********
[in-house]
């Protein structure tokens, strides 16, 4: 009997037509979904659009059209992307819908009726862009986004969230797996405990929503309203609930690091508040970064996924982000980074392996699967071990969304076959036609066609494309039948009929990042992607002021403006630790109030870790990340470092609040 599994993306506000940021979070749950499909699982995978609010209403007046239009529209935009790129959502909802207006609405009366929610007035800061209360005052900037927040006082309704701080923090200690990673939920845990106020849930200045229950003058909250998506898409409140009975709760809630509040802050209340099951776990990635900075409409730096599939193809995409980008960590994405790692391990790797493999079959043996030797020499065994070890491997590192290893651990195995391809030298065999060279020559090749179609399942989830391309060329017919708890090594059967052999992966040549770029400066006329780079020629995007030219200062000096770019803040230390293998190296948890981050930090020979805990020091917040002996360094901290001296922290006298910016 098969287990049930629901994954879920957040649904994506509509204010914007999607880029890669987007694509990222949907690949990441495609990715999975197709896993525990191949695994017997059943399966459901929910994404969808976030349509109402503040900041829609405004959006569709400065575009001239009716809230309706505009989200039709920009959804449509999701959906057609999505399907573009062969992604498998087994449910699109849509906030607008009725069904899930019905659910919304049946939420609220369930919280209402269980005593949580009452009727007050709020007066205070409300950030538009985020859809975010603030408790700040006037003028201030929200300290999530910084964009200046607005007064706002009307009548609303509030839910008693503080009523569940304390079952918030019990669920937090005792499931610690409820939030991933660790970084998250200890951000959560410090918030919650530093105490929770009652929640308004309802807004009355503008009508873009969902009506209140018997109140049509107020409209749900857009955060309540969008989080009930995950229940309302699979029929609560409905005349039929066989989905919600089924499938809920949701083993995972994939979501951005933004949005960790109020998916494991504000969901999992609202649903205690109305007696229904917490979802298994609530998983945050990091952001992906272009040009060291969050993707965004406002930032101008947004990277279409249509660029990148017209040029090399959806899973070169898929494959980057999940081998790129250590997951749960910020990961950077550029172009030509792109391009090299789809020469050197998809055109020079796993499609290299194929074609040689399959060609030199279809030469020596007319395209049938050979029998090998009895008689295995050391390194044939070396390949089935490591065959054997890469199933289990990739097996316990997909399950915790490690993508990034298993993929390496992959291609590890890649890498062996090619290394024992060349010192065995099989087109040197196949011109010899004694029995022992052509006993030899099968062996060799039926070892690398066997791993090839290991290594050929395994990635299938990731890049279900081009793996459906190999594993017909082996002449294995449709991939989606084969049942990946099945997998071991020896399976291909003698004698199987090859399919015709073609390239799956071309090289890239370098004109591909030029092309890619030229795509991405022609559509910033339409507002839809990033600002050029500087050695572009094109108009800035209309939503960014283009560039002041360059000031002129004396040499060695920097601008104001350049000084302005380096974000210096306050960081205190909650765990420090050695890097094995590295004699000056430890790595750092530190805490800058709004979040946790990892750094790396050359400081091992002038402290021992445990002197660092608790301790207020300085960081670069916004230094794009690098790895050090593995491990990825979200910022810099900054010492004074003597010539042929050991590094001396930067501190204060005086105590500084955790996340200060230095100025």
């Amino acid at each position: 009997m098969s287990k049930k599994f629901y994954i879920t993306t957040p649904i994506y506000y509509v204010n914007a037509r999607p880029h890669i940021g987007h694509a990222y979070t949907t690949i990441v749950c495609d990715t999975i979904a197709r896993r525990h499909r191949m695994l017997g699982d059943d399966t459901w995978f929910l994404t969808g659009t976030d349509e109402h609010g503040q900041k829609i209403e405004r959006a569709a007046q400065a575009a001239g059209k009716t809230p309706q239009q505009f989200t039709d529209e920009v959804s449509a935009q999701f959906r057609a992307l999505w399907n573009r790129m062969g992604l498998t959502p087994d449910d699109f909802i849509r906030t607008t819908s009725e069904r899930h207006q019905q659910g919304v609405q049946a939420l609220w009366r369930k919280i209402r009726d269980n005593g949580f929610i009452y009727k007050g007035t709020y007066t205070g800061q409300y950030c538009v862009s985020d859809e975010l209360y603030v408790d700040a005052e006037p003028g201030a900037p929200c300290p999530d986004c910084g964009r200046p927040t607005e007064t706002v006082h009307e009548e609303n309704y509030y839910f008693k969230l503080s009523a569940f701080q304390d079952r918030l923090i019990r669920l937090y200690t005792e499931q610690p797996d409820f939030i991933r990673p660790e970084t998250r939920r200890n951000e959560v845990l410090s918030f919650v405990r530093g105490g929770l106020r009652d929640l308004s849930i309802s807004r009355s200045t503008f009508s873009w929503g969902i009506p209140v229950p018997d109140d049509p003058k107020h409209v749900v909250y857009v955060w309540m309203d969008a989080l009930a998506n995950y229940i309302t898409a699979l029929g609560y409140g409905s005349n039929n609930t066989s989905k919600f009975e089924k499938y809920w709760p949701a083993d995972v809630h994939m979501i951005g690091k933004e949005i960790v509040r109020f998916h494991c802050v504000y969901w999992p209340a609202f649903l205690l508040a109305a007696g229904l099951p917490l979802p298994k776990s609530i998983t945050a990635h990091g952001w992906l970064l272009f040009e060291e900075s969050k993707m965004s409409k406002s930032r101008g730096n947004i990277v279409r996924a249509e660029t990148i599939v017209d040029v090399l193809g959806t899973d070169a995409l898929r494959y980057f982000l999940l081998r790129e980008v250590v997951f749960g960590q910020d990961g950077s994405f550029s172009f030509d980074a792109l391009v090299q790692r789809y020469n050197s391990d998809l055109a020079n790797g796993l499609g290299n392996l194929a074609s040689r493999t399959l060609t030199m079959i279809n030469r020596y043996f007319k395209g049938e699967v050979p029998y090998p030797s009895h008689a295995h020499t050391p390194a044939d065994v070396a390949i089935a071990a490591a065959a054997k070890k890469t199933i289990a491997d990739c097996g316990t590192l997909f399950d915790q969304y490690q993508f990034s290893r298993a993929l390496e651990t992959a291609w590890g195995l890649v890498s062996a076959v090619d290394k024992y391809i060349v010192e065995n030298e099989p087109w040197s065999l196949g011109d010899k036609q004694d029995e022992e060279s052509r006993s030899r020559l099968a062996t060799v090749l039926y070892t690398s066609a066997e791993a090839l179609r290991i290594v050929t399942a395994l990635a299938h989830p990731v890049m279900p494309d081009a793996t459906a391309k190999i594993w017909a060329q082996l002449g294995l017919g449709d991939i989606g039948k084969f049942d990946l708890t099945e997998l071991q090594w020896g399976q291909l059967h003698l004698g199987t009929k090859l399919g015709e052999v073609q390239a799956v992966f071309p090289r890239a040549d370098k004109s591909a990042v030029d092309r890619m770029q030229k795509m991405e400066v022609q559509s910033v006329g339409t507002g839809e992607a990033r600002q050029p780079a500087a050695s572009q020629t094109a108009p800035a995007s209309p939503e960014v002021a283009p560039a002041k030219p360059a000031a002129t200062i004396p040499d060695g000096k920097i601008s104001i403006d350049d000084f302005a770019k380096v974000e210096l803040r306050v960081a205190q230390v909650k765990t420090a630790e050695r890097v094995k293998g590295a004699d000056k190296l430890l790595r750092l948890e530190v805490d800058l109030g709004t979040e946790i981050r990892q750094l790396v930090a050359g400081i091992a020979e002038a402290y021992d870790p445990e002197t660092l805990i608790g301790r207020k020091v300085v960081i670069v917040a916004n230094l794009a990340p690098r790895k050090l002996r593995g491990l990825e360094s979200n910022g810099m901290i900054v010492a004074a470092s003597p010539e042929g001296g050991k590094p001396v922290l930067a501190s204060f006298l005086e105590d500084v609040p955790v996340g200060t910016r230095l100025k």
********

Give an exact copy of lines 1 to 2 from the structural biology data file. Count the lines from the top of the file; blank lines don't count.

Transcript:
[in-house]
């Protein structure tokens, strides 16, 4: 009997037509979904659009059209992307819908009726862009986004969230797996405990929503309203609930690091508040970064996924982000980074392996699967071990969304076959036609066609494309039948009929990042992607002021403006630790109030870790990340470092609040 599994993306506000940021979070749950499909699982995978609010209403007046239009529209935009790129959502909802207006609405009366929610007035800061209360005052900037927040006082309704701080923090200690990673939920845990106020849930200045229950003058909250998506898409409140009975709760809630509040802050209340099951776990990635900075409409730096599939193809995409980008960590994405790692391990790797493999079959043996030797020499065994070890491997590192290893651990195995391809030298065999060279020559090749179609399942989830391309060329017919708890090594059967052999992966040549770029400066006329780079020629995007030219200062000096770019803040230390293998190296948890981050930090020979805990020091917040002996360094901290001296922290006298910016 098969287990049930629901994954879920957040649904994506509509204010914007999607880029890669987007694509990222949907690949990441495609990715999975197709896993525990191949695994017997059943399966459901929910994404969808976030349509109402503040900041829609405004959006569709400065575009001239009716809230309706505009989200039709920009959804449509999701959906057609999505399907573009062969992604498998087994449910699109849509906030607008009725069904899930019905659910919304049946939420609220369930919280209402269980005593949580009452009727007050709020007066205070409300950030538009985020859809975010603030408790700040006037003028201030929200300290999530910084964009200046607005007064706002009307009548609303509030839910008693503080009523569940304390079952918030019990669920937090005792499931610690409820939030991933660790970084998250200890951000959560410090918030919650530093105490929770009652929640308004309802807004009355503008009508873009969902009506209140018997109140049509107020409209749900857009955060309540969008989080009930995950229940309302699979029929609560409905005349039929066989989905919600089924499938809920949701083993995972994939979501951005933004949005960790109020998916494991504000969901999992609202649903205690109305007696229904917490979802298994609530998983945050990091952001992906272009040009060291969050993707965004406002930032101008947004990277279409249509660029990148017209040029090399959806899973070169898929494959980057999940081998790129250590997951749960910020990961950077550029172009030509792109391009090299789809020469050197998809055109020079796993499609290299194929074609040689399959060609030199279809030469020596007319395209049938050979029998090998009895008689295995050391390194044939070396390949089935490591065959054997890469199933289990990739097996316990997909399950915790490690993508990034298993993929390496992959291609590890890649890498062996090619290394024992060349010192065995099989087109040197196949011109010899004694029995022992052509006993030899099968062996060799039926070892690398066997791993090839290991290594050929395994990635299938990731890049279900081009793996459906190999594993017909082996002449294995449709991939989606084969049942990946099945997998071991020896399976291909003698004698199987090859399919015709073609390239799956071309090289890239370098004109591909030029092309890619030229795509991405022609559509910033339409507002839809990033600002050029500087050695572009094109108009800035209309939503960014283009560039002041360059000031002129004396040499060695920097601008104001350049000084302005380096974000210096306050960081205190909650765990420090050695890097094995590295004699000056430890790595750092530190805490800058709004979040946790990892750094790396050359400081091992002038402290021992445990002197660092608790301790207020300085960081670069916004230094794009690098790895050090593995491990990825979200910022810099900054010492004074003597010539042929050991590094001396930067501190204060005086105590500084955790996340200060230095100025």